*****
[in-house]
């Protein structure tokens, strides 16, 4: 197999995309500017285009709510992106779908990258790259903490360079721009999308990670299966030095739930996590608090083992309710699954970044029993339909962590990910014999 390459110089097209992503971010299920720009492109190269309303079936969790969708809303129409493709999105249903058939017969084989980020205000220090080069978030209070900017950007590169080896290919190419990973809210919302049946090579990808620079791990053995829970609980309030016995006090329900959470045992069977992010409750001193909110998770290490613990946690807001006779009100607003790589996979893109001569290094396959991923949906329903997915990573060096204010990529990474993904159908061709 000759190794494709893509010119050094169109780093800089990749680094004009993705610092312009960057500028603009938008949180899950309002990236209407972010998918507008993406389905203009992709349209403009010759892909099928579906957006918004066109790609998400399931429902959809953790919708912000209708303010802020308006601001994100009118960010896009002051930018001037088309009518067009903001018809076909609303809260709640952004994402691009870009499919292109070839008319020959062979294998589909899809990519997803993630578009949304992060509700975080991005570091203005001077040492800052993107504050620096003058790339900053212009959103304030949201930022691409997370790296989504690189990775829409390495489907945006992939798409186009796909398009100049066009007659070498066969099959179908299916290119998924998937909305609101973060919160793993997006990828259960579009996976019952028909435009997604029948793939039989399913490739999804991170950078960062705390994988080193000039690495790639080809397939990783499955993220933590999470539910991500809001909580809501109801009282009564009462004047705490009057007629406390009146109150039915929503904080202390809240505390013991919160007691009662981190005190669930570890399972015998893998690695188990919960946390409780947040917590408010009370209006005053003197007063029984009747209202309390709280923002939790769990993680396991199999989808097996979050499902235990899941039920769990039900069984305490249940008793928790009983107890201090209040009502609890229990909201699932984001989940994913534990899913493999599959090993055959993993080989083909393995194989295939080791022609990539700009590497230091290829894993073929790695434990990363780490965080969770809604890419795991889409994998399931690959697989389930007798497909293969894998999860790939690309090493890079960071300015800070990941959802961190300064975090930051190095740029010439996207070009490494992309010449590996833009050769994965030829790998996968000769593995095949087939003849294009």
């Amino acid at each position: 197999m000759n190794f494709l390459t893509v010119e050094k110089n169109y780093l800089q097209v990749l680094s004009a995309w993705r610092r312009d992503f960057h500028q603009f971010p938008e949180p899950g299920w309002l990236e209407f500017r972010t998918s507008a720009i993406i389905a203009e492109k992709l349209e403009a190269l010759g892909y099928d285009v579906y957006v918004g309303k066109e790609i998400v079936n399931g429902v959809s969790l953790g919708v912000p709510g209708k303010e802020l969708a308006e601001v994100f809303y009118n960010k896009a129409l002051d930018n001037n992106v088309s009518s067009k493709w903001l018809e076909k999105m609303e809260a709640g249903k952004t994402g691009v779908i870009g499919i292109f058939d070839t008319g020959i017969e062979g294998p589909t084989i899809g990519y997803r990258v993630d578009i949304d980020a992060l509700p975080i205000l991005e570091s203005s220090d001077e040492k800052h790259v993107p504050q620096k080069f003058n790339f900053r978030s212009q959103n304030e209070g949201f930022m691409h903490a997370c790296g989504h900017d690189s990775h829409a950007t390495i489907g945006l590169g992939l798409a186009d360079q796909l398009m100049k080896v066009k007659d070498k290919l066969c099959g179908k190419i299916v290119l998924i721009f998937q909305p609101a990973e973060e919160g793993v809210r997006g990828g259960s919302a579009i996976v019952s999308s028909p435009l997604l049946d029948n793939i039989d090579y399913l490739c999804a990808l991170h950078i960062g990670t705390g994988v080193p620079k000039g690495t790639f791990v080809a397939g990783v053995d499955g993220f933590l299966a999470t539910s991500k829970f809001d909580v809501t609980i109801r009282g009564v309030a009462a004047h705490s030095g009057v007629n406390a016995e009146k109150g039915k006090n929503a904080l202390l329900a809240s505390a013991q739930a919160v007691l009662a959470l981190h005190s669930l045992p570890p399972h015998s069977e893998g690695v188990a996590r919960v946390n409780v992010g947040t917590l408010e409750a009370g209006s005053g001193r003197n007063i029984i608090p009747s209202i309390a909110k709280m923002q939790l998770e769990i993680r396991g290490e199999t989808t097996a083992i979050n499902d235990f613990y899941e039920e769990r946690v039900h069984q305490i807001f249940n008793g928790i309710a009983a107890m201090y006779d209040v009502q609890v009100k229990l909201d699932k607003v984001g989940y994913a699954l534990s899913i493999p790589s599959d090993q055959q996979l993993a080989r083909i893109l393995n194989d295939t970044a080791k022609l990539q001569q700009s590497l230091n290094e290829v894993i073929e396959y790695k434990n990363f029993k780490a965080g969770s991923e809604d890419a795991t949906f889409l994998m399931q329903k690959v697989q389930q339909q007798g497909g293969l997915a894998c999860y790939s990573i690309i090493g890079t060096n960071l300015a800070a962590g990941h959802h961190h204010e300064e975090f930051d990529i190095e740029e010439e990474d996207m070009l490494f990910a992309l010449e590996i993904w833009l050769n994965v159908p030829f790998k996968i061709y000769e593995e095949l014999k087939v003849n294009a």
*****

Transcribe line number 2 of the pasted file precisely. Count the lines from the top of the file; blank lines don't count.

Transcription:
């Protein structure tokens, strides 16, 4: 197999995309500017285009709510992106779908990258790259903490360079721009999308990670299966030095739930996590608090083992309710699954970044029993339909962590990910014999 390459110089097209992503971010299920720009492109190269309303079936969790969708809303129409493709999105249903058939017969084989980020205000220090080069978030209070900017950007590169080896290919190419990973809210919302049946090579990808620079791990053995829970609980309030016995006090329900959470045992069977992010409750001193909110998770290490613990946690807001006779009100607003790589996979893109001569290094396959991923949906329903997915990573060096204010990529990474993904159908061709 000759190794494709893509010119050094169109780093800089990749680094004009993705610092312009960057500028603009938008949180899950309002990236209407972010998918507008993406389905203009992709349209403009010759892909099928579906957006918004066109790609998400399931429902959809953790919708912000209708303010802020308006601001994100009118960010896009002051930018001037088309009518067009903001018809076909609303809260709640952004994402691009870009499919292109070839008319020959062979294998589909899809990519997803993630578009949304992060509700975080991005570091203005001077040492800052993107504050620096003058790339900053212009959103304030949201930022691409997370790296989504690189990775829409390495489907945006992939798409186009796909398009100049066009007659070498066969099959179908299916290119998924998937909305609101973060919160793993997006990828259960579009996976019952028909435009997604029948793939039989399913490739999804991170950078960062705390994988080193000039690495790639080809397939990783499955993220933590999470539910991500809001909580809501109801009282009564009462004047705490009057007629406390009146109150039915929503904080202390809240505390013991919160007691009662981190005190669930570890399972015998893998690695188990919960946390409780947040917590408010009370209006005053003197007063029984009747209202309390709280923002939790769990993680396991199999989808097996979050499902235990899941039920769990039900069984305490249940008793928790009983107890201090209040009502609890229990909201699932984001989940994913534990899913493999599959090993055959993993080989083909393995194989295939080791022609990539700009590497230091290829894993073929790695434990990363780490965080969770809604890419795991889409994998399931690959697989389930007798497909293969894998999860790939690309090493890079960071300015800070990941959802961190300064975090930051190095740029010439996207070009490494992309010449590996833009050769994965030829790998996968000769593995095949087939003849294009």